$27 – ($4 + $11 + $3) = $9

So we can spend up to $9 to get a sale and still be profitable.

To calculate our ACoS threshold for our break-even point, we simply divide the net income from the Selling price (ie. $9/$27 = .33). This leaves us with a 33% ACoS threshold. That means we can make money on any keyword that has a Cost of Sale of 33% or less.

You can see your ACoS in the Keywords tab of the Advertising tab, and it looks like this:

ACoS as shown in seller central

As you can see, it’s really easy to see which campaigns, ad groups and keywords are performing within your target ACoS, allowing you to optimize accordingly.


How do I create an Amazon PPC campaign?

I like to create two campaigns when I first start my Amazon PPC campaigns.

The first is an “Automatic Targeting” campaign where Amazon determines which search queries to show my ad. The other is a “Manual Targeting” campaign where I choose the keywords to show my ads.

Select a targeting type


How do I start an automatic targeting Amazon PPC campaign?

Automatic Amazon PPC campaigns are very easy to create.

All you need to do is enter your campaign name, budget and start date. Amazon then decides what keywords and match types it should bid on based on the information it has about your listing. Next it runs the campaigns on your behalf, within your budget limits.

Usually it’s a good idea to run an Automatic campaign when you start out with PPC. Once you’ve let it run for a week or two, you can run an advertising report to show you which keywords are converting.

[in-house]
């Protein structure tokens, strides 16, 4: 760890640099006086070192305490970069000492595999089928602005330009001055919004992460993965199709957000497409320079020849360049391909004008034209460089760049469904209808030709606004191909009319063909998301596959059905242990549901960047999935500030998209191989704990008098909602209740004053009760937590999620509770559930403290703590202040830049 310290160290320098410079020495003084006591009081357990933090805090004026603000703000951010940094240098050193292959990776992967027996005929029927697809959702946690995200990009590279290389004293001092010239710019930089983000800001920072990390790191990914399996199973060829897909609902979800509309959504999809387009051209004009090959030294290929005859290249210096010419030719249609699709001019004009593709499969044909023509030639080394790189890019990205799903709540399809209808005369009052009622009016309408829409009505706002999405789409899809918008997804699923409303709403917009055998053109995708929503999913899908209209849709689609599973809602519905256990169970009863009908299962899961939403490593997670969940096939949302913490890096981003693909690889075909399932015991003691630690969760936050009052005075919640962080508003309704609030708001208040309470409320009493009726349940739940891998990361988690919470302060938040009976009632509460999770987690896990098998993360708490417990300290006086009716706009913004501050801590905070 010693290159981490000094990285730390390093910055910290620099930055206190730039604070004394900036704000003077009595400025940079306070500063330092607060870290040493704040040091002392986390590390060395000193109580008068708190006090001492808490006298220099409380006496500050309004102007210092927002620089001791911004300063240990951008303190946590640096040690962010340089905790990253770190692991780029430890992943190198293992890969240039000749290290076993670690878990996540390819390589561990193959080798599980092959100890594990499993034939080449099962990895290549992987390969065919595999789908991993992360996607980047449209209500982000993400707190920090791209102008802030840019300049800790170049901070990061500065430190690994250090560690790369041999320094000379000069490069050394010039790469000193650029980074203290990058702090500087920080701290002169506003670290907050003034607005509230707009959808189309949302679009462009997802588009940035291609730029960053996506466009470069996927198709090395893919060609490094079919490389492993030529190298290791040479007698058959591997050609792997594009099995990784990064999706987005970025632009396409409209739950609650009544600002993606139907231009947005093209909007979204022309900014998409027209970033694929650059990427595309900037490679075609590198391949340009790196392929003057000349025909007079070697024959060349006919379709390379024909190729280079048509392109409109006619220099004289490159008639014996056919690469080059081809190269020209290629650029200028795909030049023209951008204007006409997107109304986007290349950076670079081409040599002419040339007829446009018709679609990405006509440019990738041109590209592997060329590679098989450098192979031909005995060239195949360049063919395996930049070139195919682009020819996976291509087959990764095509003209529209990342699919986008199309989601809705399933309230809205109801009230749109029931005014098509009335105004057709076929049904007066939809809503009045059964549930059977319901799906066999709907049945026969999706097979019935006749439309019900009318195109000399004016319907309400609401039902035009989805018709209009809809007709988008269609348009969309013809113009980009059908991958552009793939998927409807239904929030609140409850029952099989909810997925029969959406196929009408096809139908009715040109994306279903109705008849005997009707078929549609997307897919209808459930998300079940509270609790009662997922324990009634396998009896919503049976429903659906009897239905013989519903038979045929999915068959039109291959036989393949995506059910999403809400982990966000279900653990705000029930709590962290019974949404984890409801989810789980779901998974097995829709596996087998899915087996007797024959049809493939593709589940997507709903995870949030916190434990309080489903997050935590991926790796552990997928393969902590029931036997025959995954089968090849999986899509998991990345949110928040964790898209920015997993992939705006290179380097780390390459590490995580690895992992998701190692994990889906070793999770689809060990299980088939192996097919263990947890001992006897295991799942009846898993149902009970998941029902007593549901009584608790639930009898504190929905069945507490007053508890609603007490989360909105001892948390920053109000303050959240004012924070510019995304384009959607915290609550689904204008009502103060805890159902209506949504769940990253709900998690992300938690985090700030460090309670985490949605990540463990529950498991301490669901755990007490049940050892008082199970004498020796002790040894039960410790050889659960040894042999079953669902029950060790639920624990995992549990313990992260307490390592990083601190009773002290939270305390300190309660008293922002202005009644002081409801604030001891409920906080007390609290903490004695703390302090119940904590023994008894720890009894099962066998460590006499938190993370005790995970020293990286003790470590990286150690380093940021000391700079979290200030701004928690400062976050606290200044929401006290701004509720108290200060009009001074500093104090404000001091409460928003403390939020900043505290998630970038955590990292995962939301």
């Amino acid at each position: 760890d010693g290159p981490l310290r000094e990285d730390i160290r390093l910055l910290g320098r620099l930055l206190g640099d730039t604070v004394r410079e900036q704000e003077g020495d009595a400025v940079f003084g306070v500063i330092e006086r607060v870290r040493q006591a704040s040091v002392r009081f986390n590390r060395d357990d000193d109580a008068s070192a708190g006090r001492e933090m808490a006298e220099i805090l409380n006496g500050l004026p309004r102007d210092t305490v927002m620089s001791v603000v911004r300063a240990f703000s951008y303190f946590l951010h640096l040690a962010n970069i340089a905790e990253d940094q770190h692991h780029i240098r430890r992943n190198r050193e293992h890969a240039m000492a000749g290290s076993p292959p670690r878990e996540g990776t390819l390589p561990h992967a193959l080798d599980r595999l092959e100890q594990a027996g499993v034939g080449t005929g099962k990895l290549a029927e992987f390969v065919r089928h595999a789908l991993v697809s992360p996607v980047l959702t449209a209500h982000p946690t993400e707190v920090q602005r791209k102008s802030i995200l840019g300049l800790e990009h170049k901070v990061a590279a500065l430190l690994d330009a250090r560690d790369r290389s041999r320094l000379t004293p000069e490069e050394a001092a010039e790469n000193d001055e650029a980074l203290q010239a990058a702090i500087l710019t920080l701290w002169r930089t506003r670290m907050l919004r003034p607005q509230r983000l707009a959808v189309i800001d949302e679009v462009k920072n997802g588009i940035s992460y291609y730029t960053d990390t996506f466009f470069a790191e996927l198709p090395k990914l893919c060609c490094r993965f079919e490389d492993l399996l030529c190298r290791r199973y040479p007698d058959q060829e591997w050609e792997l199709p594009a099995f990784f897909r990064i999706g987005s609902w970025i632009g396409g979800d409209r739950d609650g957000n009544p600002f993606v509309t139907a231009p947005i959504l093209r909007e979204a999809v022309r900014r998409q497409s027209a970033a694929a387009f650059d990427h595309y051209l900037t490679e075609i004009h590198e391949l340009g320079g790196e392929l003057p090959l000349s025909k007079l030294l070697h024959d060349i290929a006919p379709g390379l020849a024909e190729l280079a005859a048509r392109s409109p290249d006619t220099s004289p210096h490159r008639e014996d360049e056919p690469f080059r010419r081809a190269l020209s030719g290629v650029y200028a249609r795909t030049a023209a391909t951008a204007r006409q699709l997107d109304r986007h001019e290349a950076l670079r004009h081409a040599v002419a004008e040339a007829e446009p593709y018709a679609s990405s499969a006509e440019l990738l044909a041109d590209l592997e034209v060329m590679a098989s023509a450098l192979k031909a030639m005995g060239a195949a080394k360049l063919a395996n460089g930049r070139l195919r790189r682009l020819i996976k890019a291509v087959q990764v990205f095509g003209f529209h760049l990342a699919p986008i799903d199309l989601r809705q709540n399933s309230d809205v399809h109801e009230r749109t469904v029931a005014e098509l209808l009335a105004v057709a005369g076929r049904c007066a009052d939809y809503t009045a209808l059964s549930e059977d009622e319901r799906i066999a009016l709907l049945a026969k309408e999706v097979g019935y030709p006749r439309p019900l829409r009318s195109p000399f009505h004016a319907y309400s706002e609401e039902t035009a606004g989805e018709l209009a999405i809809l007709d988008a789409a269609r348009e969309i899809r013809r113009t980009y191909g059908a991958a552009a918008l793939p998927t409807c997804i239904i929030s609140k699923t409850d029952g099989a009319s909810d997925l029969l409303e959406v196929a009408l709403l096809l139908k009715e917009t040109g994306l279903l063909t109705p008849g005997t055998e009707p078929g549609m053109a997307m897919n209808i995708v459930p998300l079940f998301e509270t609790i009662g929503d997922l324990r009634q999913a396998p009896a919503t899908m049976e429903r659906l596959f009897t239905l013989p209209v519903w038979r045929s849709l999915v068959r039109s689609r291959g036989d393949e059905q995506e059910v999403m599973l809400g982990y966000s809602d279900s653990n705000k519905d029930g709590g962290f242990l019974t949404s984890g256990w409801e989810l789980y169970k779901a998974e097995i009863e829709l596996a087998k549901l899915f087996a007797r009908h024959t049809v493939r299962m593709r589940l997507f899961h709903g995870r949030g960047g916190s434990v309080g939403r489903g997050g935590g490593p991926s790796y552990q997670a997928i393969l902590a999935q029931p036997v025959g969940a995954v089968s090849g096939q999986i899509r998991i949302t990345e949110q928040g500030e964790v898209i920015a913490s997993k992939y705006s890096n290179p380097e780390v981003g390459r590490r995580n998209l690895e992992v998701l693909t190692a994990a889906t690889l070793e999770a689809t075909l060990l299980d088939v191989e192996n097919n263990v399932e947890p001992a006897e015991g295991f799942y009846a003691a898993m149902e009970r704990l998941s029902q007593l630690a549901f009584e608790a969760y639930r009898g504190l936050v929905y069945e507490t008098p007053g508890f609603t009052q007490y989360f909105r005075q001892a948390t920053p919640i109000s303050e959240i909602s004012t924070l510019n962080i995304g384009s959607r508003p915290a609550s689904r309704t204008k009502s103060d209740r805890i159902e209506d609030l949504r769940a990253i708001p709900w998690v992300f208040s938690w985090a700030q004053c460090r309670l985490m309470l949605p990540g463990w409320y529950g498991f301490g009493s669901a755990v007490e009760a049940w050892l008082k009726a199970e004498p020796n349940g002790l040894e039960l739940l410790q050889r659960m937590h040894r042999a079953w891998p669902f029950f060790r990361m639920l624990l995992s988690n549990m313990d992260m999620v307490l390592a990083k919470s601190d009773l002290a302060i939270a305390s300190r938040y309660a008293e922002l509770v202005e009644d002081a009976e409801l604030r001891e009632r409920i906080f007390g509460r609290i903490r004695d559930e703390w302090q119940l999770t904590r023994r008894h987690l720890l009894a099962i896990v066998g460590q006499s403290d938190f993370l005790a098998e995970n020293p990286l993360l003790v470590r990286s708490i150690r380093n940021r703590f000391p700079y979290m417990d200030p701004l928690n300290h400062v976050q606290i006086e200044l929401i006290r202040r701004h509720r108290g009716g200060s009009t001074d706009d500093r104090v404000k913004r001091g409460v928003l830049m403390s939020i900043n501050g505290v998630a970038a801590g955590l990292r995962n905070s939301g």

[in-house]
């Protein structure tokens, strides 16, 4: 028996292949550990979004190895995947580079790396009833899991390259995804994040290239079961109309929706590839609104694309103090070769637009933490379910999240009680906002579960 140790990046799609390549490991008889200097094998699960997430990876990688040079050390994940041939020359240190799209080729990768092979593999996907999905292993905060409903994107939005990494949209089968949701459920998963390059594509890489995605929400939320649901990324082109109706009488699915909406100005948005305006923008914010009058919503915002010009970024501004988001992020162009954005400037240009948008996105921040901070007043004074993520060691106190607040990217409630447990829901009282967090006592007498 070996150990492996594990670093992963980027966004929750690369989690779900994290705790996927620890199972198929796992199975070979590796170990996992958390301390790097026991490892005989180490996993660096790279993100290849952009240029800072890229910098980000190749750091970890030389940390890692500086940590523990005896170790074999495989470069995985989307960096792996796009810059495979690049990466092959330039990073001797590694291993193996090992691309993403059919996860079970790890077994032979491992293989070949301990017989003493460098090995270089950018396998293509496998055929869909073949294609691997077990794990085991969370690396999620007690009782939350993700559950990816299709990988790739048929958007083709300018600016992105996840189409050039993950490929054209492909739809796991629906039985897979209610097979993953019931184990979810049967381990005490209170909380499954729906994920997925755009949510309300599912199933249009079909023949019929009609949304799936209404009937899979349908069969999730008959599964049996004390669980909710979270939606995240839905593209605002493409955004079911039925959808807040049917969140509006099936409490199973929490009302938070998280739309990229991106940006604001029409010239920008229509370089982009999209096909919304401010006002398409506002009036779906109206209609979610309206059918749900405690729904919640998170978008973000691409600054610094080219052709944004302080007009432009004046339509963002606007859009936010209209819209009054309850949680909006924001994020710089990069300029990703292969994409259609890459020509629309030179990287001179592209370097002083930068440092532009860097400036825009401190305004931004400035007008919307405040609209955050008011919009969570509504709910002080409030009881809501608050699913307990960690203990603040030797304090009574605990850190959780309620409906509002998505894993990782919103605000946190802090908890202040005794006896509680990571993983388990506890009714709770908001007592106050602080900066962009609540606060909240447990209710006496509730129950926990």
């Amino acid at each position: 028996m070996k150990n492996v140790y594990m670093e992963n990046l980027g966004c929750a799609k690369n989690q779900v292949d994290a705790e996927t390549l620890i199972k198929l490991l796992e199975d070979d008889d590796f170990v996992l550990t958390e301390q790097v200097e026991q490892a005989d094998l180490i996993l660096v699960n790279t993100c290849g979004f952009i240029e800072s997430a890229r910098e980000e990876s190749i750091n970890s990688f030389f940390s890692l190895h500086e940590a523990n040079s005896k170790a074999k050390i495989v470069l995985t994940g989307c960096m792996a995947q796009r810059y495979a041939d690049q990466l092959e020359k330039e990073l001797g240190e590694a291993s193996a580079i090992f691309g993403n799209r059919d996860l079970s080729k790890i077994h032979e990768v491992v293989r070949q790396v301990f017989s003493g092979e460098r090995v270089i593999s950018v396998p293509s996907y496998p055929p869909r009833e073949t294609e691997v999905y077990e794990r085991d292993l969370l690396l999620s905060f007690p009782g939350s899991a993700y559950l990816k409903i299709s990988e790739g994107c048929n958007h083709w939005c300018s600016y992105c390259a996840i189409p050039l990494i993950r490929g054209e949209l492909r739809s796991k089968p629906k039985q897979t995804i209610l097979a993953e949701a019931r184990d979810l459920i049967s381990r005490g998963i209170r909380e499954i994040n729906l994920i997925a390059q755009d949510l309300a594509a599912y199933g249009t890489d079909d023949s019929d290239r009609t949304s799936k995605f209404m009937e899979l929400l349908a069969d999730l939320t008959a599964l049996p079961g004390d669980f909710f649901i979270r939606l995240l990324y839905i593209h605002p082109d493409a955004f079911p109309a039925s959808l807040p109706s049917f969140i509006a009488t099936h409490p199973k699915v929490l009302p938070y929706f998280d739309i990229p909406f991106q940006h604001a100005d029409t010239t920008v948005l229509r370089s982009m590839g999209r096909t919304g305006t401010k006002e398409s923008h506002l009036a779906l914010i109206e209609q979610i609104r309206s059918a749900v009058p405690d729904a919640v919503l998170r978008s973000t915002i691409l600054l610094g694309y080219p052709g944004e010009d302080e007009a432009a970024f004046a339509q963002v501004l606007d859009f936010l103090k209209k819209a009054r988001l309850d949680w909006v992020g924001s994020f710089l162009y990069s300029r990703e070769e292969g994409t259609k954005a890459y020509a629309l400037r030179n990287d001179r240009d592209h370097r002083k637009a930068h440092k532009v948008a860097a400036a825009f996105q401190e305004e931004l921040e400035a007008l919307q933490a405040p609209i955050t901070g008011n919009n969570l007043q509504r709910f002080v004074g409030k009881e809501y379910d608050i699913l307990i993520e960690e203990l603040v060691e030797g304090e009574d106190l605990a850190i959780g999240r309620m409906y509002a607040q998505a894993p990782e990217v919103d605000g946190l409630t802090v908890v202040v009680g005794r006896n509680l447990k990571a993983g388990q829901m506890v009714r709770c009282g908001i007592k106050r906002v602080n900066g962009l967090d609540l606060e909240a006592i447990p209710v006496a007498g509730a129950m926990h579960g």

From there, you can feed the information into a Manual campaign (see below).

Don’t turn off your automatic campaign just yet, though! It’s nice to have it “running in the background”, so it continues to gather good keywords for your Amazon FBA product listing.

How do I start a manual targeted Amazon PPC campaign?

Manual campaigns allow you to upload a list of keywords of your own. You can source them from your automatic Amazon PPC campaigns, or they can be keywords you found using a tool like Keyword Scout.

One of the best parts of manual campaigns is that they have a little more flexibility than automatic campaigns. Within manual campaigns, you have three match types you can choose from: broad, phrase, and exact.

Amazon PPC match types explained

How can I find keywords for my Amazon PPC campaigns?

The best tool out there for discovering hot new keywords is our own Keyword Scout tool. If you’re an active Jungle Scout web app subscriber then you should have access to Keyword Scout already.

Using Keyword Scout is simple:

  1. Log in to your Jungle Scout web app.
  2. Click on the Keyword Scout tab.
  3. Enter an ASIN or search term in the search box.
  4. Click enter and watch the keyword suggestions populate.
Keyword Scout helps you find hundreds of high-performing keywords for your Amazon PPC campaigns at the click of a button.